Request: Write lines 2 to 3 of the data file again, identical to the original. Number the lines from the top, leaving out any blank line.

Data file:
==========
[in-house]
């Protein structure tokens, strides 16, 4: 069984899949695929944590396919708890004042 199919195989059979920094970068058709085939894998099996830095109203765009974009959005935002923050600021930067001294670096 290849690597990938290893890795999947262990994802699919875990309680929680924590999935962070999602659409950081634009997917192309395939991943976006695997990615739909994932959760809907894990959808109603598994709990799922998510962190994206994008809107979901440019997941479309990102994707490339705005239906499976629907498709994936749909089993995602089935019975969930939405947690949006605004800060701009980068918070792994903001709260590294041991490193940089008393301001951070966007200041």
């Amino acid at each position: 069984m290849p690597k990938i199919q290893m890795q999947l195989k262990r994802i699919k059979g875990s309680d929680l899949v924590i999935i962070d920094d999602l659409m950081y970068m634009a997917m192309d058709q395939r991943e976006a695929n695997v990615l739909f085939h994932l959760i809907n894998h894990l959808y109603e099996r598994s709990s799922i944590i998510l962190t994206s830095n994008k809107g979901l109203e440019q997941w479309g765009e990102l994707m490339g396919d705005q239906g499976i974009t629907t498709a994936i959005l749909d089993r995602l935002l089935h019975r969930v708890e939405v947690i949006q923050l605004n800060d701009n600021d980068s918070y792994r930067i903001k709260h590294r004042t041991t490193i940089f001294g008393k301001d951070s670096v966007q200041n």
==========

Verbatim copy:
């Protein structure tokens, strides 16, 4: 069984899949695929944590396919708890004042 199919195989059979920094970068058709085939894998099996830095109203765009974009959005935002923050600021930067001294670096 290849690597990938290893890795999947262990994802699919875990309680929680924590999935962070999602659409950081634009997917192309395939991943976006695997990615739909994932959760809907894990959808109603598994709990799922998510962190994206994008809107979901440019997941479309990102994707490339705005239906499976629907498709994936749909089993995602089935019975969930939405947690949006605004800060701009980068918070792994903001709260590294041991490193940089008393301001951070966007200041």
């Amino acid at each position: 069984m290849p690597k990938i199919q290893m890795q999947l195989k262990r994802i699919k059979g875990s309680d929680l899949v924590i999935i962070d920094d999602l659409m950081y970068m634009a997917m192309d058709q395939r991943e976006a695929n695997v990615l739909f085939h994932l959760i809907n894998h894990l959808y109603e099996r598994s709990s799922i944590i998510l962190t994206s830095n994008k809107g979901l109203e440019q997941w479309g765009e990102l994707m490339g396919d705005q239906g499976i974009t629907t498709a994936i959005l749909d089993r995602l935002l089935h019975r969930v708890e939405v947690i949006q923050l605004n800060d701009n600021d980068s918070y792994r930067i903001k709260h590294r004042t041991t490193i940089f001294g008393k301001d951070s670096v966007q200041n």